Medal News

Volume 45, Number 5, May 2007

Who do we think we are?

Volume 45, Number 5, May 2007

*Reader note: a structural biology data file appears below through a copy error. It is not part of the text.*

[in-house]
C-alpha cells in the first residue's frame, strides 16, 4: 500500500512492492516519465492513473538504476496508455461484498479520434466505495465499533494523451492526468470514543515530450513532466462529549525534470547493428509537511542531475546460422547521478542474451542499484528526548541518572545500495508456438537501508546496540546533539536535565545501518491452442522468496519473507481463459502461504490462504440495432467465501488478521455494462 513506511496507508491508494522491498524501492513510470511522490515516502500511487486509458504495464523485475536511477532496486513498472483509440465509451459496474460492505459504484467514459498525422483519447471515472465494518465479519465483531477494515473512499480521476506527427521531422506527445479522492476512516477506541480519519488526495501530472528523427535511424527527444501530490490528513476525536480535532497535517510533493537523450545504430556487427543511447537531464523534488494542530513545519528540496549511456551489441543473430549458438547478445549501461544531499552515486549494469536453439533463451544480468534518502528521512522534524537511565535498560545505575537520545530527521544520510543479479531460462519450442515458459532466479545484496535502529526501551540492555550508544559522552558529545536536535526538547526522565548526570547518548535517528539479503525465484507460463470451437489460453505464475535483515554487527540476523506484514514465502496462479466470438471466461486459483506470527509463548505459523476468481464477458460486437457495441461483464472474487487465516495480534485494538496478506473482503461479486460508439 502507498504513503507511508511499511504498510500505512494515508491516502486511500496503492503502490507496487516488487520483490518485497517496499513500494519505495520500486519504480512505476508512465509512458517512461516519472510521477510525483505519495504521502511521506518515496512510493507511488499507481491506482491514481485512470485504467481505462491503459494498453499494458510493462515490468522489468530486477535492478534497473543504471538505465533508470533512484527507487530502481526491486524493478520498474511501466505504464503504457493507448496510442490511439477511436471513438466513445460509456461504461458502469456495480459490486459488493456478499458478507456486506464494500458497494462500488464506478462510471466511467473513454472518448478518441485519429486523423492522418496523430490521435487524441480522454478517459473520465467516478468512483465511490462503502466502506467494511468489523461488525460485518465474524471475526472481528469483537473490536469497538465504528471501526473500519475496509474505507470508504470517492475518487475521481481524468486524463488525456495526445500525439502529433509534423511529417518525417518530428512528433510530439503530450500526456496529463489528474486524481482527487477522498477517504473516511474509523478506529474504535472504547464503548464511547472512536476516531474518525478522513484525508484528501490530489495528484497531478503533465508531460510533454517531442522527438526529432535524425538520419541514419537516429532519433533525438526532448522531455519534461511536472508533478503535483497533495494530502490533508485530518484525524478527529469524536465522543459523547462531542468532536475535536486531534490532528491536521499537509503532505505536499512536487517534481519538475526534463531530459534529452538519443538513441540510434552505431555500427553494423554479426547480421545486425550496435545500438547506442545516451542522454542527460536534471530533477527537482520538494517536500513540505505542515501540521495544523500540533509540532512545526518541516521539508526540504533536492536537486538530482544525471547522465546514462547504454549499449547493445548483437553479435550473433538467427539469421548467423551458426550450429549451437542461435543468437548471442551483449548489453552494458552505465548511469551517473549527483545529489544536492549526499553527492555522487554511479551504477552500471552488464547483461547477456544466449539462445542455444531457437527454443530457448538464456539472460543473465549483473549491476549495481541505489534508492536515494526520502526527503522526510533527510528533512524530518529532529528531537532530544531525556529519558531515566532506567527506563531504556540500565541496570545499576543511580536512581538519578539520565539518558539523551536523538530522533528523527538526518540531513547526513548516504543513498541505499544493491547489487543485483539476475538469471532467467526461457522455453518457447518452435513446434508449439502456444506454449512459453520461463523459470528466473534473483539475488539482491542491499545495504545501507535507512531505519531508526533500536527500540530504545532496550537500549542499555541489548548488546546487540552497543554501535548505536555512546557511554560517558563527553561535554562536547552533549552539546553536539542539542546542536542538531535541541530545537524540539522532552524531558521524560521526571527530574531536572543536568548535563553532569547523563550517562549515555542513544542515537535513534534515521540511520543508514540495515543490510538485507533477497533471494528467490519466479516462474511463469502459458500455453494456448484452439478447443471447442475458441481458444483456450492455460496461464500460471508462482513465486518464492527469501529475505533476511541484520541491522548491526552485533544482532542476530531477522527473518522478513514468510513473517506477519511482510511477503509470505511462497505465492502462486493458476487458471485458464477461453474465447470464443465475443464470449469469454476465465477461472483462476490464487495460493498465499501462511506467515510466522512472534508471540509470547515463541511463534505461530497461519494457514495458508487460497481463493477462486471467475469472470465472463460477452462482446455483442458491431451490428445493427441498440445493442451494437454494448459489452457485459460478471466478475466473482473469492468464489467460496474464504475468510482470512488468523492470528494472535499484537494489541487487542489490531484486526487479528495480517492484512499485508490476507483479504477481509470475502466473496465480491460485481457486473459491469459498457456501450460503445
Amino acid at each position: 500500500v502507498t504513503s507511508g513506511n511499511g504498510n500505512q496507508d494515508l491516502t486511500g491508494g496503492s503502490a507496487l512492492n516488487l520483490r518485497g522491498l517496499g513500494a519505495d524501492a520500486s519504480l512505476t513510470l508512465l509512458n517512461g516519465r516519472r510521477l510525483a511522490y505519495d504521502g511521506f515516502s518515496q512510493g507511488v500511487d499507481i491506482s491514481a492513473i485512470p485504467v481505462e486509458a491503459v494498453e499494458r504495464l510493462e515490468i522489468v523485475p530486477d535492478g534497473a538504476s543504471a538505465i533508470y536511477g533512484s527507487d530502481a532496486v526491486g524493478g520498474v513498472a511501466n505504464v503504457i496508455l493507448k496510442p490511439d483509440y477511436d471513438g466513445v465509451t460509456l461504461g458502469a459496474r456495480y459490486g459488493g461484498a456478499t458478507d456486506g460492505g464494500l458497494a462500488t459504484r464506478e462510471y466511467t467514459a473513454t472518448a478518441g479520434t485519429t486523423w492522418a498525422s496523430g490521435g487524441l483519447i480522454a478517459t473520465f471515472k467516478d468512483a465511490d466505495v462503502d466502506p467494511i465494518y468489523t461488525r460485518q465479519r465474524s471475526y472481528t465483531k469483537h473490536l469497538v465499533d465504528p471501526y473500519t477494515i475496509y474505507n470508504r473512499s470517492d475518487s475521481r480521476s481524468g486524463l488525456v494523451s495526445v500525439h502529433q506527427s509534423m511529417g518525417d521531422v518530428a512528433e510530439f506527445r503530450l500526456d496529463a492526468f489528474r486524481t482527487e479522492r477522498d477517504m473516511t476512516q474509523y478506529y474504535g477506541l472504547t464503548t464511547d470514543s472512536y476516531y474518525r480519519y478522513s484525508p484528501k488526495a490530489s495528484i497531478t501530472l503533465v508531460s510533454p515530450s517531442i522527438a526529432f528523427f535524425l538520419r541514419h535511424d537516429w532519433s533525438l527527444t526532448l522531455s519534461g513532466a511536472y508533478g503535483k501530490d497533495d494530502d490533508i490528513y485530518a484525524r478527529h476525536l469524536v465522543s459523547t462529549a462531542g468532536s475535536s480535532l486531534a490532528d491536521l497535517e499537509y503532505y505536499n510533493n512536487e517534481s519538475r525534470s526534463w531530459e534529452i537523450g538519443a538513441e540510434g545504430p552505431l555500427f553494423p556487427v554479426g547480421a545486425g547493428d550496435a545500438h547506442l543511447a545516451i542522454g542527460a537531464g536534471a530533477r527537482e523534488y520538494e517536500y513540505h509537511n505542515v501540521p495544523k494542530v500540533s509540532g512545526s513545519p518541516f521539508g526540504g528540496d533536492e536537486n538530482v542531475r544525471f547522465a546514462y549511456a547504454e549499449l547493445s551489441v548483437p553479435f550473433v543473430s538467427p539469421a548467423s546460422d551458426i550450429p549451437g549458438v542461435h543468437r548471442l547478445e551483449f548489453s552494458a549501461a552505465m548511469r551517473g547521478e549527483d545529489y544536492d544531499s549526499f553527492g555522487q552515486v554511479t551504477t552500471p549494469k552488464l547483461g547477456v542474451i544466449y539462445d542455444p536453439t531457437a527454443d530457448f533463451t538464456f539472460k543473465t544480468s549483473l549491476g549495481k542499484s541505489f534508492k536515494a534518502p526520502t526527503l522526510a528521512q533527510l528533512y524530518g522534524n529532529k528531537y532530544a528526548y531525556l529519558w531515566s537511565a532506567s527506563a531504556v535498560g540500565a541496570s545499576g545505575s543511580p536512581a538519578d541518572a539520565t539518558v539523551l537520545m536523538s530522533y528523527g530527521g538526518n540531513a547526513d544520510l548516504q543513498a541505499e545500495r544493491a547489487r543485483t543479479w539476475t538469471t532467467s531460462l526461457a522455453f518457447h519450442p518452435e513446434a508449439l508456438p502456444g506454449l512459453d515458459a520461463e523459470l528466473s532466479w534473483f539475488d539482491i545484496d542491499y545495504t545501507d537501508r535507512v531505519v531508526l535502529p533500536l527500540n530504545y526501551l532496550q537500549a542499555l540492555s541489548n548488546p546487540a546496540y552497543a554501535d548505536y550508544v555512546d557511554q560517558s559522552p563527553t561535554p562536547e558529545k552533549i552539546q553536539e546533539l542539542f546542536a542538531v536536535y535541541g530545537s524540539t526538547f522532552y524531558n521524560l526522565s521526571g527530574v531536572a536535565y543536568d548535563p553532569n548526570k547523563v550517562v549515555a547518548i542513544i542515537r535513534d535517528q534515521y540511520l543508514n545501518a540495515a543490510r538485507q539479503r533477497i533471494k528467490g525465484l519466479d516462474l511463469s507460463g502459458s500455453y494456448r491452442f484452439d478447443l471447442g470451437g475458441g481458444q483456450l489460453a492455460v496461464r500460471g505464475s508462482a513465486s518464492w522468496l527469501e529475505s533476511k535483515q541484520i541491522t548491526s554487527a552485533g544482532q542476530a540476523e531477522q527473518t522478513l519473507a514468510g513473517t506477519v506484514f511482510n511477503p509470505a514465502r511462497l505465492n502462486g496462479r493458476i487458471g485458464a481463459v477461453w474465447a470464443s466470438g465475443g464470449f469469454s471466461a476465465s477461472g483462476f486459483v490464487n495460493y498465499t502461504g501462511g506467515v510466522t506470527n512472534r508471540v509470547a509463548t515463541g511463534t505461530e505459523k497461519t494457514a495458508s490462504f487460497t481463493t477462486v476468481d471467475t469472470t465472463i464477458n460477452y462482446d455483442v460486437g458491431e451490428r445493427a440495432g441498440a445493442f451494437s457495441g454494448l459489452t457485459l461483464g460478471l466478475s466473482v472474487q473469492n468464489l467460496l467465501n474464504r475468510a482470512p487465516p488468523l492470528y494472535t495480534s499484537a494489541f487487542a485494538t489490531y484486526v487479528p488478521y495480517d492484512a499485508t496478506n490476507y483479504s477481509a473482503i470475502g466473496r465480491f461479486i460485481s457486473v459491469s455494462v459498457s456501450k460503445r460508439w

THE front page of the Daily Telegraph on April 18 featured a World War I group (trio, MSM and LS&GC) with the heading “How to Research your Family History”—the article inside the newspaper, two full pages, didn’t really have much medallic content per se but was of great interest nonetheless, focusing as it did on the forthcoming Who do you think you are? Live family history show being held over the first May Bank Holiday Weekend (May 5–7). The event, which the Token Team will be attending (stand 206—come along and say hello!) is billed in the Telegraph as the “Largest ever one-stop shop of expertise, interaction and entertainment for those wishing to begin, or continue, their journey into the personal history and wider context of their ancestors’ lives” and there is no doubt that it will be hugely popular amongst both serious historians and those whose imaginations have been fired by such television shows as Who do you think you are? and Ancestors, not to mention the plethora of other programmes dealing with history in one form or another that seem to be springing up on our screens almost daily. The genealogy boom that has culminated in this massive fair at London’s Olympia exhibition centre has been fuelled both by easier access to records and new on-line research facilities and shows no immediate signs of abating. Everyone has become an amateur historian and the clamour for more information, from whatever source possible, continues apace. Amazing then to think that so many of these historians, so keen to find out what they can about their families, don’t realise that they are, with luck and diligence, theoretically able to find the very medals that their forebears were awarded and actually wore! Those searching the family records are delighted when they find a letter great-granddad wrote, are overjoyed when they find marriage certificates or inscribed prayer books— how much happier will they be if they manage to find the very medals once pinned to great-granddad’s chest! Of course, we medal collectors have known about this aspect of the hobby for years, know that if the collecting gods are smiling upon us we too may one day stumble across the medals worn by our relatives, hidden away on a dealer’s list, in a case at a fair or nestling in an auction somewhere. But we also know something more, we know that whilst there is no finer feeling in this hobby than to finally be able to add a close relative’s medals to our collection, the feeling that comes from researching medals belonging to others, maybe not related, is almost as fulfilling. Especially when we come to realise that actually the man whose medals we now are custodians of once actually stood shoulder to shoulder with a member of our family. This is perhaps one aspect of “family history” that has been overlooked—the fact that our ancestors, whoever they were, were not alone. It’s all very well researching great-granddad and learning all about the battles in which he fought but he didn’t fight them alone, he had comrades, men who he shared his life with, men with whom he experienced things his family could never really comprehend, men with whom he forged bonds as strong as blood ties, men who deserve to be remembered too. If you are reading this having picked up a copy at Who do you think you are? LIVE then welcome to MEDAL NEWS—we hope you’ll find this a useful introduction to our fascinating hobby and look forward to welcoming you as a regular reader. Of course, we fully understand that you will, first and foremost, want to find your own ancestors’ medals, the fact that most awards are named means you are able to hold in your hands the very medals that your relatives once held in theirs. But don’t forget that with the research available today you are able not only to find out what medals your great-granddad was awarded but also the names of those with whom he fought and what medals they were entitled to too. You can find out what men were in his Regiment, his very battalion, who was next to him in the trenches (or further back who fought with his father on the South African veldt or his grandfather in the Crimea) and so, as you begin this research, you see that actually your ancestors were just one small piece of a huge jigsaw and the more pieces of that puzzle you can put together the more interesting the picture becomes. You soon realise that actually “family” research isn’t just about people who share your surname and, before you know it, with a few dozen medals of men who once all knew each other in your possession, you’ll find you’re a fully-fledged medal collector. You won’t regret it I promise.

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